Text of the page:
In 2015 the Crown Court heard 11,348 appeals against conviction, at the conclusion of the hearing the Crown Court has the power to confirm, reverse or vary any part of the decision under appeal. The average waiting time for appeals was 8.8 weeks in 2015, in 2015 the Crown Court dealt with 30,802 cases for sentencing from the magistrates courts. Committals may arise from breaches of the terms of a Community Rehabilitation Order or a sentence of imprisonment. The court performance target is that cases committed for sentence should be heard within 10 weeks, when the Crown Court is dealing with a matter connected with a trial on indictment, appeal lies to the criminal division of the Court of Appeal and thence to the Supreme Court. In all other cases, appeal from the Crown Court lies by way of case stated to a Divisional Court of the High Court, the judges who normally sit in the Crown Court are High Court judges, Circuit judges and Recorders. Circuit judges sit in the County Court, Recorders are barristers or solicitors in private practice, who sit part-time as judges.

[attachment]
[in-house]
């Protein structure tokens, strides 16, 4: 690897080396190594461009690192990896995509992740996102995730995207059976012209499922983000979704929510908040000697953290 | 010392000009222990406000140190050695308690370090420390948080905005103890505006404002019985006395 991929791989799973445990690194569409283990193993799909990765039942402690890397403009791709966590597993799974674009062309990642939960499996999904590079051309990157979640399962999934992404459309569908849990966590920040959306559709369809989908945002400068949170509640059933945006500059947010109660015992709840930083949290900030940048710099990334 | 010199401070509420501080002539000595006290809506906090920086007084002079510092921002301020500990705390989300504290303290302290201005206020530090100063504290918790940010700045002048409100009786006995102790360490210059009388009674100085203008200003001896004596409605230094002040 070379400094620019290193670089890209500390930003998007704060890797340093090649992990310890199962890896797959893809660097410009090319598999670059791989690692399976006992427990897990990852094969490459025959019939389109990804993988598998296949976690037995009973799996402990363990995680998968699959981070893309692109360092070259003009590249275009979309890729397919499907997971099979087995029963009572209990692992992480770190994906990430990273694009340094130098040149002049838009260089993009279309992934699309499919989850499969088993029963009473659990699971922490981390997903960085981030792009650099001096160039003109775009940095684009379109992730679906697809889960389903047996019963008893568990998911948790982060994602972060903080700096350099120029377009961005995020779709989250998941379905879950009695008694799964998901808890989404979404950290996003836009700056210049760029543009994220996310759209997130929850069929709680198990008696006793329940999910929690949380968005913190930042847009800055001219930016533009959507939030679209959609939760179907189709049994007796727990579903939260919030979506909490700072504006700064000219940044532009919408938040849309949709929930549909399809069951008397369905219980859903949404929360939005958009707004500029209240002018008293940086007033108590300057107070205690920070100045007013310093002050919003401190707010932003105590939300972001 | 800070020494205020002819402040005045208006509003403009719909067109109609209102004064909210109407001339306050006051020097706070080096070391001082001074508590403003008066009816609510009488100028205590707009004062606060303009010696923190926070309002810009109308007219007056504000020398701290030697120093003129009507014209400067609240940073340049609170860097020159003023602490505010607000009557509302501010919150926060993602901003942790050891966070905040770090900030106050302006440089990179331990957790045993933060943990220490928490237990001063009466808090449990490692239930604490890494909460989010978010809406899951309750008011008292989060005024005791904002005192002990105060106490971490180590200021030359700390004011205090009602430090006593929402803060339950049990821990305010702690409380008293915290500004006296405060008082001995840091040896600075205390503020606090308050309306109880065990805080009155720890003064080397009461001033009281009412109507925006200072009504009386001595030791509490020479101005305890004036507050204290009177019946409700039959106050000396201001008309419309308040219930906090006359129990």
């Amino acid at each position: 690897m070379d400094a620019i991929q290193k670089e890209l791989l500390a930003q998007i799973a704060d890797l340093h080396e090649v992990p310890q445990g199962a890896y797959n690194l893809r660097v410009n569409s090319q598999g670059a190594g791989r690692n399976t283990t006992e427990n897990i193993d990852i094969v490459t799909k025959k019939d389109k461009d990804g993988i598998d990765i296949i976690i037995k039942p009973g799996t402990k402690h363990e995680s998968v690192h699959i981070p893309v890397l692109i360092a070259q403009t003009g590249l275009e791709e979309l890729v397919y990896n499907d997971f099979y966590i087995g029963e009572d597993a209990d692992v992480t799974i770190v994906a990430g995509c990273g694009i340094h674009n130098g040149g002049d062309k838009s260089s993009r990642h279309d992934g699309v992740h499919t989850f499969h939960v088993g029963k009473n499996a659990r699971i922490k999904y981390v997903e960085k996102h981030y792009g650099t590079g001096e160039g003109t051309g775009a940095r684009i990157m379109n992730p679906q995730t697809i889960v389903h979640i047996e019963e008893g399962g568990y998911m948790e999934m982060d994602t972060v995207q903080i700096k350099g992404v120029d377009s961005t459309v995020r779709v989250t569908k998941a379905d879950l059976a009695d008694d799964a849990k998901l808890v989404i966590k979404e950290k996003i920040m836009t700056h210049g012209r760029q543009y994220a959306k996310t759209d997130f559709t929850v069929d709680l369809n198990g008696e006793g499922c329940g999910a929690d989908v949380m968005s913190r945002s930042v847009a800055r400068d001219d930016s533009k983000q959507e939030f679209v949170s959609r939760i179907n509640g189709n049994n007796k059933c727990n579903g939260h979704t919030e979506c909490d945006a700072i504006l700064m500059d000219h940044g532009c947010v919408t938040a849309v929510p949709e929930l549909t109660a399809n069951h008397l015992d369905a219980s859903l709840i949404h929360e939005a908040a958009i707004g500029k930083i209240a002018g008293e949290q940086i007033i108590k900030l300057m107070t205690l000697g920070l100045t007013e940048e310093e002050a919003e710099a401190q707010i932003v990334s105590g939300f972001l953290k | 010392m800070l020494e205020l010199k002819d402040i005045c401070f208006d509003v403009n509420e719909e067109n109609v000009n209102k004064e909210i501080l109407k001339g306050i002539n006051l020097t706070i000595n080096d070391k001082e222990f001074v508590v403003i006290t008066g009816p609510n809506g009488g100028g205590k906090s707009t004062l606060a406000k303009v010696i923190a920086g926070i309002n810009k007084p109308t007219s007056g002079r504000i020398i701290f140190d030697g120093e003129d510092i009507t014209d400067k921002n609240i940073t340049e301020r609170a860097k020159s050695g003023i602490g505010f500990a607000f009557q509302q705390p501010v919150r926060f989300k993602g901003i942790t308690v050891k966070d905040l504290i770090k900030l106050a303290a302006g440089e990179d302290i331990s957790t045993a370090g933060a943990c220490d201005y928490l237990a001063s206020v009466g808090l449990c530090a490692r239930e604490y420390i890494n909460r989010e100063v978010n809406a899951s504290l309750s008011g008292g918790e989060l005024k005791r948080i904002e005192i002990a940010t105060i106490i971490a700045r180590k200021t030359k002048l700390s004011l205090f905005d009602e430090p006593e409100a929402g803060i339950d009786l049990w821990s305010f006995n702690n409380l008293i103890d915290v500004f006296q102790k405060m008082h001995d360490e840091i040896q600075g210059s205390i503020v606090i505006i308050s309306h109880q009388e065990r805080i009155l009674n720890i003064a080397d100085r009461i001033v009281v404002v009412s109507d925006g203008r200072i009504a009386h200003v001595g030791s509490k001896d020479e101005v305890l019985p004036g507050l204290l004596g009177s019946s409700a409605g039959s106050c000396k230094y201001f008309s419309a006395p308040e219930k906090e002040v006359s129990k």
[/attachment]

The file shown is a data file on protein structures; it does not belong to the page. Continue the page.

The most serious cases are allocated to High Court judges and Senior Circuit judges, the remainder are dealt with by Circuit judges and Recorders, although Recorders will normally handle less serious work than Circuit judges. The allocation is conducted according to directions given by the Lord Chief Justice of England, the Crown Court was established on 1 January 1972 by the Courts Act 1971, acting on the recommendations of the commission. The quarter sessions were local courts assembled four times a year to dispose of cases which were not serious enough to go before a High Court judge. The Crown Court and a county court may sit in the same building, since the establishment of Her Majestys Courts Service in April 2005 there is an increased sharing of facilities between the Crown Court, county courts and magistrates courts. At the front of the court, on a platform, is a large bench
Automatic number-plate recognition